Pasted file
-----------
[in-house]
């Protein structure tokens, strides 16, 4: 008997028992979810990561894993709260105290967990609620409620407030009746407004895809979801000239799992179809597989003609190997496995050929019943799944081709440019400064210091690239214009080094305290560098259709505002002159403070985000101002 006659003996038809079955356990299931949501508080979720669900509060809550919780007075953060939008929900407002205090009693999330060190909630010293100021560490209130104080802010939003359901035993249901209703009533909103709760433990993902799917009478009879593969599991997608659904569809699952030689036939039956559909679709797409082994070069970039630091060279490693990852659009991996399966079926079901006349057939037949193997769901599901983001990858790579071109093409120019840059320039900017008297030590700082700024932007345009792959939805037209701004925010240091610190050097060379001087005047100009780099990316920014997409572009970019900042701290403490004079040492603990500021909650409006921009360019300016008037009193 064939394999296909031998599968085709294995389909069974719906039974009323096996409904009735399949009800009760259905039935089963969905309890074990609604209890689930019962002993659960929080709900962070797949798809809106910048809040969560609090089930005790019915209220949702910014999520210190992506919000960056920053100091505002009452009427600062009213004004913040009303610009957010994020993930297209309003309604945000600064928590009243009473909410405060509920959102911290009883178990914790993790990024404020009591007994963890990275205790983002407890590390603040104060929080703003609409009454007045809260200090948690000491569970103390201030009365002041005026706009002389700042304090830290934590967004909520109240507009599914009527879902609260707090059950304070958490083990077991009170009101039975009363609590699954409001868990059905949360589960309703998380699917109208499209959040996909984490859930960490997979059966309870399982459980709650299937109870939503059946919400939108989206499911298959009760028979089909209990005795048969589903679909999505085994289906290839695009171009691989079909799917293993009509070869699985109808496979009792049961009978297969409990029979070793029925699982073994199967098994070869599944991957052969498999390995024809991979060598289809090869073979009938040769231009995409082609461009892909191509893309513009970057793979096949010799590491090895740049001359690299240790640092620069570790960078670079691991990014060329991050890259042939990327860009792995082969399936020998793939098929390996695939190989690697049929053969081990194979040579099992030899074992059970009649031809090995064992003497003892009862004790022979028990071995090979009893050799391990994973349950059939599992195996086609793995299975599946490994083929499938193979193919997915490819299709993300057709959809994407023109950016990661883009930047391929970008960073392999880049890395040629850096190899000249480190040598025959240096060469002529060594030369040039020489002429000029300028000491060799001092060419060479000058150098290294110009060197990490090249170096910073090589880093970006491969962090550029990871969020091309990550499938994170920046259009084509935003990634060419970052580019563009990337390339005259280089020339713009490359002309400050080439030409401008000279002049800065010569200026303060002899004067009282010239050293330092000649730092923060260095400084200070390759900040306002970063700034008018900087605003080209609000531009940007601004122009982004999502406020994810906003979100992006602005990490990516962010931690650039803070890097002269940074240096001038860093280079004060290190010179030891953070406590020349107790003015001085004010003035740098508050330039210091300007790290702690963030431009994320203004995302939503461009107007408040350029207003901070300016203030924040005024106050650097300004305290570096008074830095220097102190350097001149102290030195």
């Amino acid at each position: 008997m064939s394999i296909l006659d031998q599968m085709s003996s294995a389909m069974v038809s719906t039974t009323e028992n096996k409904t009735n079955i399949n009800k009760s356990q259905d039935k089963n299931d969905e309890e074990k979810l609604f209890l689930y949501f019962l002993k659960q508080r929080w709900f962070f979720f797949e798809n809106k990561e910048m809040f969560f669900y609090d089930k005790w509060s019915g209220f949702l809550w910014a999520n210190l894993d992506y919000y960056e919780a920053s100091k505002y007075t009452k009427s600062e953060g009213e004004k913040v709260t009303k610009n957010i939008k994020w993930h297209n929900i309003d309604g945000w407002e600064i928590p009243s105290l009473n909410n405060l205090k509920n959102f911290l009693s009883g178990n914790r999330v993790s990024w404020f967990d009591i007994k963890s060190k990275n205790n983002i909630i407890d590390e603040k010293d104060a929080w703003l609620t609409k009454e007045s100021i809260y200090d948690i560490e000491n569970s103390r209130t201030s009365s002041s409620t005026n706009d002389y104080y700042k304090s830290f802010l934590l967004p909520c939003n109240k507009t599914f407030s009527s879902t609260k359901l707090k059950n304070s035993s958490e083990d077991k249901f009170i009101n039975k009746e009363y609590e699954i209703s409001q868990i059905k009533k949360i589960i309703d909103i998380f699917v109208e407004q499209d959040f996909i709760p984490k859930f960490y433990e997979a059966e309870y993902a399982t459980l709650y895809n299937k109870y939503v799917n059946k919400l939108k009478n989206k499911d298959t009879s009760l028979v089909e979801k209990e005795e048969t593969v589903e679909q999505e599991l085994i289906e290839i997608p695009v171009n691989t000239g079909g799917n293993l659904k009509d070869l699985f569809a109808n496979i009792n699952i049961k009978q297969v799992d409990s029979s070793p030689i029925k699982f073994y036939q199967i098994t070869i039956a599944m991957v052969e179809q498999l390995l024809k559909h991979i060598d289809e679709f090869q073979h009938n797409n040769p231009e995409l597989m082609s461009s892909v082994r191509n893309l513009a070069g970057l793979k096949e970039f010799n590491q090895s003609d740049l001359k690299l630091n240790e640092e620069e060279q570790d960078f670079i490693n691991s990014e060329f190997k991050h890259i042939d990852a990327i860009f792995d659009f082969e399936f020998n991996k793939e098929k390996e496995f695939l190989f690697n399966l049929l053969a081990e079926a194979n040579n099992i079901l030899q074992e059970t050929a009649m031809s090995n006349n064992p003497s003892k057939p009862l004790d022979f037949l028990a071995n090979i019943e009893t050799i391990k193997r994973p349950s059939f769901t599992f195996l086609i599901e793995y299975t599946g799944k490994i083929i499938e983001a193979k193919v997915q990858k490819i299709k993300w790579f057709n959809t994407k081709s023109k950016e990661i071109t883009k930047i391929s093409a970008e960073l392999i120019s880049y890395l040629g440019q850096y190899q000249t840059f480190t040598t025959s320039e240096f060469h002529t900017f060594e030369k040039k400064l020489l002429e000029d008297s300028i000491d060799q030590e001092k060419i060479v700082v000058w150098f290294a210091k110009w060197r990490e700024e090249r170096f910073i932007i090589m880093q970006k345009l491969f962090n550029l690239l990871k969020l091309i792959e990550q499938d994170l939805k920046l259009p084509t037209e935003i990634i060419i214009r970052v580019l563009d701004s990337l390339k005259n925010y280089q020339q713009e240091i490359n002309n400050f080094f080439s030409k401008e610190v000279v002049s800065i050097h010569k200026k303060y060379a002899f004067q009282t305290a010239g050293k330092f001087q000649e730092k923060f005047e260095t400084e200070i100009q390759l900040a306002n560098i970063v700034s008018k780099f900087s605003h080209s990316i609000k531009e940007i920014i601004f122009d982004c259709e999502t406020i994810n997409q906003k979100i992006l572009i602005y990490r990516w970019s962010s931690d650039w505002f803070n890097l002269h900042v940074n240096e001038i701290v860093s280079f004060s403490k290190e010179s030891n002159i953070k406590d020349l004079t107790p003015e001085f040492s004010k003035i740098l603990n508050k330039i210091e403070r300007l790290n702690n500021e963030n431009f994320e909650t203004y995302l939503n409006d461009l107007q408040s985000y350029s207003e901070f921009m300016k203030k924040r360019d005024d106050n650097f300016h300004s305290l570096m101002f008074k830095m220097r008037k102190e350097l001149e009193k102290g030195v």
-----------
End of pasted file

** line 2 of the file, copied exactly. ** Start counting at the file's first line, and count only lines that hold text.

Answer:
């Protein structure tokens, strides 16, 4: 008997028992979810990561894993709260105290967990609620409620407030009746407004895809979801000239799992179809597989003609190997496995050929019943799944081709440019400064210091690239214009080094305290560098259709505002002159403070985000101002 006659003996038809079955356990299931949501508080979720669900509060809550919780007075953060939008929900407002205090009693999330060190909630010293100021560490209130104080802010939003359901035993249901209703009533909103709760433990993902799917009478009879593969599991997608659904569809699952030689036939039956559909679709797409082994070069970039630091060279490693990852659009991996399966079926079901006349057939037949193997769901599901983001990858790579071109093409120019840059320039900017008297030590700082700024932007345009792959939805037209701004925010240091610190050097060379001087005047100009780099990316920014997409572009970019900042701290403490004079040492603990500021909650409006921009360019300016008037009193 064939394999296909031998599968085709294995389909069974719906039974009323096996409904009735399949009800009760259905039935089963969905309890074990609604209890689930019962002993659960929080709900962070797949798809809106910048809040969560609090089930005790019915209220949702910014999520210190992506919000960056920053100091505002009452009427600062009213004004913040009303610009957010994020993930297209309003309604945000600064928590009243009473909410405060509920959102911290009883178990914790993790990024404020009591007994963890990275205790983002407890590390603040104060929080703003609409009454007045809260200090948690000491569970103390201030009365002041005026706009002389700042304090830290934590967004909520109240507009599914009527879902609260707090059950304070958490083990077991009170009101039975009363609590699954409001868990059905949360589960309703998380699917109208499209959040996909984490859930960490997979059966309870399982459980709650299937109870939503059946919400939108989206499911298959009760028979089909209990005795048969589903679909999505085994289906290839695009171009691989079909799917293993009509070869699985109808496979009792049961009978297969409990029979070793029925699982073994199967098994070869599944991957052969498999390995024809991979060598289809090869073979009938040769231009995409082609461009892909191509893309513009970057793979096949010799590491090895740049001359690299240790640092620069570790960078670079691991990014060329991050890259042939990327860009792995082969399936020998793939098929390996695939190989690697049929053969081990194979040579099992030899074992059970009649031809090995064992003497003892009862004790022979028990071995090979009893050799391990994973349950059939599992195996086609793995299975599946490994083929499938193979193919997915490819299709993300057709959809994407023109950016990661883009930047391929970008960073392999880049890395040629850096190899000249480190040598025959240096060469002529060594030369040039020489002429000029300028000491060799001092060419060479000058150098290294110009060197990490090249170096910073090589880093970006491969962090550029990871969020091309990550499938994170920046259009084509935003990634060419970052580019563009990337390339005259280089020339713009490359002309400050080439030409401008000279002049800065010569200026303060002899004067009282010239050293330092000649730092923060260095400084200070390759900040306002970063700034008018900087605003080209609000531009940007601004122009982004999502406020994810906003979100992006602005990490990516962010931690650039803070890097002269940074240096001038860093280079004060290190010179030891953070406590020349107790003015001085004010003035740098508050330039210091300007790290702690963030431009994320203004995302939503461009107007408040350029207003901070300016203030924040005024106050650097300004305290570096008074830095220097102190350097001149102290030195």